An estimated 22 million Americans don’t get the amount or quality of sleep they need because of sleep apnea. This means they have less energy during the day to do the things they love. If you’re one of those people, Frank Averill, MD, at St. Francis Sleep, Lung and Allergy Institute in Clearwater, Florida, can create a treatment plan to help you fall and stay asleep at night. Call St. Francis Sleep, Lung and Allergy Institute or book your consultation online at your convenience to start getting the rest you need.
Sleep apnea is a common condition that affects your breathing as you sleep. Because it impedes your breathing, it can become dangerous if you don’t get treatment. It can lead to heart complications, diabetes, liver problems, and more.
There are three main types of sleep apnea with different underlying causes:
If you have obstructive sleep apnea, your airways are blocked when your throat closes. This is the most common type of the condition.
If you have central sleep apnea, your brain doesn’t send messages telling your body to continue breathing as you sleep.
Complex sleep apnea is a combination of both other types. It usually occurs after you’ve been treated for obstructive sleep apnea and still cannot breathe despite your airways being newly opened.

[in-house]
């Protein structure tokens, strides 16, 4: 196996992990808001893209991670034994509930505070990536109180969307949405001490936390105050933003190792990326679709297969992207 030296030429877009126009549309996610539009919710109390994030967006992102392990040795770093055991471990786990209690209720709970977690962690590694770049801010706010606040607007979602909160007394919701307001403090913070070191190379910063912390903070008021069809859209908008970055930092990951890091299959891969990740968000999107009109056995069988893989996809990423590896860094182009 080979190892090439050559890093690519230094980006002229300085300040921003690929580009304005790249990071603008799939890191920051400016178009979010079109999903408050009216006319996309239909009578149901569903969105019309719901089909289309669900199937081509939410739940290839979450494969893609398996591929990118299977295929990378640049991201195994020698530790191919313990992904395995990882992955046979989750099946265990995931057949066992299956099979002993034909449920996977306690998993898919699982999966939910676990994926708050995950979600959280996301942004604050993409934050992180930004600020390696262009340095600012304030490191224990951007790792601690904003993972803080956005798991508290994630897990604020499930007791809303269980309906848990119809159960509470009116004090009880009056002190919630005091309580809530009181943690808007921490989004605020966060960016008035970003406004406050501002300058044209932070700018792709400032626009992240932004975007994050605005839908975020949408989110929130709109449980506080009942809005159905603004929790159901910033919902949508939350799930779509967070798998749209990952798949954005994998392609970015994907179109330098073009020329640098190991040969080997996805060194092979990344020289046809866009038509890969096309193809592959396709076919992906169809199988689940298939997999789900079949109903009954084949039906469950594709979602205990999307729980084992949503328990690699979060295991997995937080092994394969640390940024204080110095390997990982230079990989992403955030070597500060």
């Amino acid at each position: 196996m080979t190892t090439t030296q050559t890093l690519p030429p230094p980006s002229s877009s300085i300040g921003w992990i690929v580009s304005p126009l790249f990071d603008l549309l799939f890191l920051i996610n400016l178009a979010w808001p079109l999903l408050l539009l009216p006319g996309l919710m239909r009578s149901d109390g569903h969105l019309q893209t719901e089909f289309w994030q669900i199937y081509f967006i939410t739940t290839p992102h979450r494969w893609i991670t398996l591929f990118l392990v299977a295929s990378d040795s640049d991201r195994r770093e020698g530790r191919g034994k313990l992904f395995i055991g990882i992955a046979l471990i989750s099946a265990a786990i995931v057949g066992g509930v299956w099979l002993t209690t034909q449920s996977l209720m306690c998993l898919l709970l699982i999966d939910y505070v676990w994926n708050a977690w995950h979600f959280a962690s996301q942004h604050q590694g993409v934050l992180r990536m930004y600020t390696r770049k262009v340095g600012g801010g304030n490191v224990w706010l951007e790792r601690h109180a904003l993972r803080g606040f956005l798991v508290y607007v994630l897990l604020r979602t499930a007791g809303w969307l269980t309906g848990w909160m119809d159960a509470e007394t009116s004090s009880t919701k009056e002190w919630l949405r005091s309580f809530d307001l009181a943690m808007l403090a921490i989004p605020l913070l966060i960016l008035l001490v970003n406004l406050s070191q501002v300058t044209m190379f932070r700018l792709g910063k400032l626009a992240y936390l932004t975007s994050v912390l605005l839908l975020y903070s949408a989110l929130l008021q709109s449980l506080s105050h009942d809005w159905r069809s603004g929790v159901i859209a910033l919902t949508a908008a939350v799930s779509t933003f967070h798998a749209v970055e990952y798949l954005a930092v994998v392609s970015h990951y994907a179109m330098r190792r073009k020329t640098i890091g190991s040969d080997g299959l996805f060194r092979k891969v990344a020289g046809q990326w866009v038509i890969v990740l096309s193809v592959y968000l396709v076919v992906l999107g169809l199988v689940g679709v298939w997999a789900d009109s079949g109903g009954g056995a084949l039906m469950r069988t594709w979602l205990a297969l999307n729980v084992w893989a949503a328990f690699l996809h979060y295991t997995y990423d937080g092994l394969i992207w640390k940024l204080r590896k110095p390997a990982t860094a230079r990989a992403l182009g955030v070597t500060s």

Because sleep apnea affects you while you’re asleep, it can be difficult or impossible to identify some of the more obvious symptoms without the help of a roommate or spouse. You may notice some symptoms that affect you during the day, but they’re often difficult to attribute to sleep apnea.
Symptoms of sleep apnea that appear while you sleep include:
Symptoms that you may notice yourself include:
These symptoms can occur with either type of sleep apnea. Even though snoring is the most well-known result of sleep apnea, you can have the condition without snoring at all.
The team at St. Francis Sleep, Lung and Allergy Institute selects a sleep apnea treatment option that’s most appropriate for the type you have. For obstructive sleep apnea, the most common treatment option is the continuous positive airway pressure (CPAP) machine. The device, and others similar to it, consists of a mask that you wear at night that forces pressure through your airways to open them up.
Some cases of obstructive sleep apnea are better treated with oral appliances. Your dentist can custom-create a device to adjust your jaw and open your throat. If neither of these options work, your provider may recommend surgery to remove some of the tissue that blocks your airway.
Getting inadequate sleep at night affects your mood, energy, and overall health. Call St. Francis Sleep, Lung and Allergy Institute or book your appointment online today to treat your sleep apnea and get a good night’s sleep.